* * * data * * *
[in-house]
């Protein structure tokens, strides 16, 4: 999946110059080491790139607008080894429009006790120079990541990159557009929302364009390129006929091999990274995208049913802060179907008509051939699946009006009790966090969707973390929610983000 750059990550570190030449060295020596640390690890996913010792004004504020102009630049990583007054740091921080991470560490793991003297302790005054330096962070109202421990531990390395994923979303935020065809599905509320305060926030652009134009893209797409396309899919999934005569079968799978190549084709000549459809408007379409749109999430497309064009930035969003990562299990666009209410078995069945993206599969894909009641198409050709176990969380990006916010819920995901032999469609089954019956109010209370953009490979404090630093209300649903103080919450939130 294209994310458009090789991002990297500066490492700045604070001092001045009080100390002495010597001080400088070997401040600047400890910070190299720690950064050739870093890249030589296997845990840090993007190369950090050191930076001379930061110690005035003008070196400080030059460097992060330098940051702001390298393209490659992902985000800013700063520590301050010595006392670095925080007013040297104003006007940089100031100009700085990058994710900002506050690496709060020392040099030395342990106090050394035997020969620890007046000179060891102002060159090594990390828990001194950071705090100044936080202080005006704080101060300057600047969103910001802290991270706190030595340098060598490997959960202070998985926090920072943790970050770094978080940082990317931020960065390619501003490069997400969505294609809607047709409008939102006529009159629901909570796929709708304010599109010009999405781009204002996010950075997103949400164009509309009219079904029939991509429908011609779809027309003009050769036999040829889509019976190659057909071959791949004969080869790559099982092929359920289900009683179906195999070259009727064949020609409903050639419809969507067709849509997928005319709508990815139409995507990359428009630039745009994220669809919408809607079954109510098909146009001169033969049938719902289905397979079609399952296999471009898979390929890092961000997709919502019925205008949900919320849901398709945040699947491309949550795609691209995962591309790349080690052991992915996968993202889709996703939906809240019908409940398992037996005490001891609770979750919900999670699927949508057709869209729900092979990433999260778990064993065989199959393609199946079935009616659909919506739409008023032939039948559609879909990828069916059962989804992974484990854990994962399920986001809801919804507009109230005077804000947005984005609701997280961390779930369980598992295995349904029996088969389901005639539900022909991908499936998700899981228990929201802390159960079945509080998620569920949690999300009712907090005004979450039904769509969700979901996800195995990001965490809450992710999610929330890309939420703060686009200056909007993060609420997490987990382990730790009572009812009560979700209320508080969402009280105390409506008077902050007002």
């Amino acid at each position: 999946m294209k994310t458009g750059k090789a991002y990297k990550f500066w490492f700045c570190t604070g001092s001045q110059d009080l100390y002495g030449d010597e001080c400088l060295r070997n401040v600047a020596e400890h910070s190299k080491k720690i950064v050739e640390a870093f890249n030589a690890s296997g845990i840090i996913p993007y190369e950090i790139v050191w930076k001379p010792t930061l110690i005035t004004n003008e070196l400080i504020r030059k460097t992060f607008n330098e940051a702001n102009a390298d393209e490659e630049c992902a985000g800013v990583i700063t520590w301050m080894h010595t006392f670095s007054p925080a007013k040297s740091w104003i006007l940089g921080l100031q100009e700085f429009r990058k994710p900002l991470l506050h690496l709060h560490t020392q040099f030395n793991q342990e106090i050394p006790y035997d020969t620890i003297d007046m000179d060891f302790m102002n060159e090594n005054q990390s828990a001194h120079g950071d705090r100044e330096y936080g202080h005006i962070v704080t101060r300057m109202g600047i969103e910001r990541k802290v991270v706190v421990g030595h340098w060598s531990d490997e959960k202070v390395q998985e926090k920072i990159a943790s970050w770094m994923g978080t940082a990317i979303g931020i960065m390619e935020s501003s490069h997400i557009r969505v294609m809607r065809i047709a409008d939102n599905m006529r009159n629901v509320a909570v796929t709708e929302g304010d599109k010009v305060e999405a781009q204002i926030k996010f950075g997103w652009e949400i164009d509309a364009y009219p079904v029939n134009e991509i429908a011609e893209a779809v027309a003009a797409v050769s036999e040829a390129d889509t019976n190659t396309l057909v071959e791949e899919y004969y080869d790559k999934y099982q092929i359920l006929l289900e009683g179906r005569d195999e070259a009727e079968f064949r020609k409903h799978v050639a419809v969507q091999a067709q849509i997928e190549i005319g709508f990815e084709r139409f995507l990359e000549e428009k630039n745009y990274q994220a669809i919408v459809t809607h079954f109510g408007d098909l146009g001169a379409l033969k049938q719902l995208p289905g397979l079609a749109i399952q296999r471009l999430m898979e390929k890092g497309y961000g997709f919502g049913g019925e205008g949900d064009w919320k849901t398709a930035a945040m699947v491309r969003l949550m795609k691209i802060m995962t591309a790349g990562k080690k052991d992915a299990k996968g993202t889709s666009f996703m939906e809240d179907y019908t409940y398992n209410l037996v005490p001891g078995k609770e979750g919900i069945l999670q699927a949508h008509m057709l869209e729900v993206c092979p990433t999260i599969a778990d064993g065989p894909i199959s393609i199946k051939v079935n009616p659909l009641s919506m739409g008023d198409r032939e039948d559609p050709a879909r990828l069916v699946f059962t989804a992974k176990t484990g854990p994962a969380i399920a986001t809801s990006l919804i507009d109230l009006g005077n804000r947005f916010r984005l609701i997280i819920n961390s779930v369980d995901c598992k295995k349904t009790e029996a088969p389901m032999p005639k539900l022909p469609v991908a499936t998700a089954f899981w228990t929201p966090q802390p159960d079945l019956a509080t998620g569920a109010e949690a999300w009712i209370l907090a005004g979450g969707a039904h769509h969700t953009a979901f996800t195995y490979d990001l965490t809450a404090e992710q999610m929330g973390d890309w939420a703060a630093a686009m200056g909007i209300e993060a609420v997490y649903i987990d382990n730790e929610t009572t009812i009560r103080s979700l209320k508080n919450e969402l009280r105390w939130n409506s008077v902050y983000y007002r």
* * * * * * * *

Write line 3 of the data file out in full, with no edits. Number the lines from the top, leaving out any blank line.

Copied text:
């Amino acid at each position: 999946m294209k994310t458009g750059k090789a991002y990297k990550f500066w490492f700045c570190t604070g001092s001045q110059d009080l100390y002495g030449d010597e001080c400088l060295r070997n401040v600047a020596e400890h910070s190299k080491k720690i950064v050739e640390a870093f890249n030589a690890s296997g845990i840090i996913p993007y190369e950090i790139v050191w930076k001379p010792t930061l110690i005035t004004n003008e070196l400080i504020r030059k460097t992060f607008n330098e940051a702001n102009a390298d393209e490659e630049c992902a985000g800013v990583i700063t520590w301050m080894h010595t006392f670095s007054p925080a007013k040297s740091w104003i006007l940089g921080l100031q100009e700085f429009r990058k994710p900002l991470l506050h690496l709060h560490t020392q040099f030395n793991q342990e106090i050394p006790y035997d020969t620890i003297d007046m000179d060891f302790m102002n060159e090594n005054q990390s828990a001194h120079g950071d705090r100044e330096y936080g202080h005006i962070v704080t101060r300057m109202g600047i969103e910001r990541k802290v991270v706190v421990g030595h340098w060598s531990d490997e959960k202070v390395q998985e926090k920072i990159a943790s970050w770094m994923g978080t940082a990317i979303g931020i960065m390619e935020s501003s490069h997400i557009r969505v294609m809607r065809i047709a409008d939102n599905m006529r009159n629901v509320a909570v796929t709708e929302g304010d599109k010009v305060e999405a781009q204002i926030k996010f950075g997103w652009e949400i164009d509309a364009y009219p079904v029939n134009e991509i429908a011609e893209a779809v027309a003009a797409v050769s036999e040829a390129d889509t019976n190659t396309l057909v071959e791949e899919y004969y080869d790559k999934y099982q092929i359920l006929l289900e009683g179906r005569d195999e070259a009727e079968f064949r020609k409903h799978v050639a419809v969507q091999a067709q849509i997928e190549i005319g709508f990815e084709r139409f995507l990359e000549e428009k630039n745009y990274q994220a669809i919408v459809t809607h079954f109510g408007d098909l146009g001169a379409l033969k049938q719902l995208p289905g397979l079609a749109i399952q296999r471009l999430m898979e390929k890092g497309y961000g997709f919502g049913g019925e205008g949900d064009w919320k849901t398709a930035a945040m699947v491309r969003l949550m795609k691209i802060m995962t591309a790349g990562k080690k052991d992915a299990k996968g993202t889709s666009f996703m939906e809240d179907y019908t409940y398992n209410l037996v005490p001891g078995k609770e979750g919900i069945l999670q699927a949508h008509m057709l869209e729900v993206c092979p990433t999260i599969a778990d064993g065989p894909i199959s393609i199946k051939v079935n009616p659909l009641s919506m739409g008023d198409r032939e039948d559609p050709a879909r990828l069916v699946f059962t989804a992974k176990t484990g854990p994962a969380i399920a986001t809801s990006l919804i507009d109230l009006g005077n804000r947005f916010r984005l609701i997280i819920n961390s779930v369980d995901c598992k295995k349904t009790e029996a088969p389901m032999p005639k539900l022909p469609v991908a499936t998700a089954f899981w228990t929201p966090q802390p159960d079945l019956a509080t998620g569920a109010e949690a999300w009712i209370l907090a005004g979450g969707a039904h769509h969700t953009a979901f996800t195995y490979d990001l965490t809450a404090e992710q999610m929330g973390d890309w939420a703060a630093a686009m200056g909007i209300e993060a609420v997490y649903i987990d382990n730790e929610t009572t009812i009560r103080s979700l209320k508080n919450e969402l009280r105390w939130n409506s008077v902050y983000y007002r």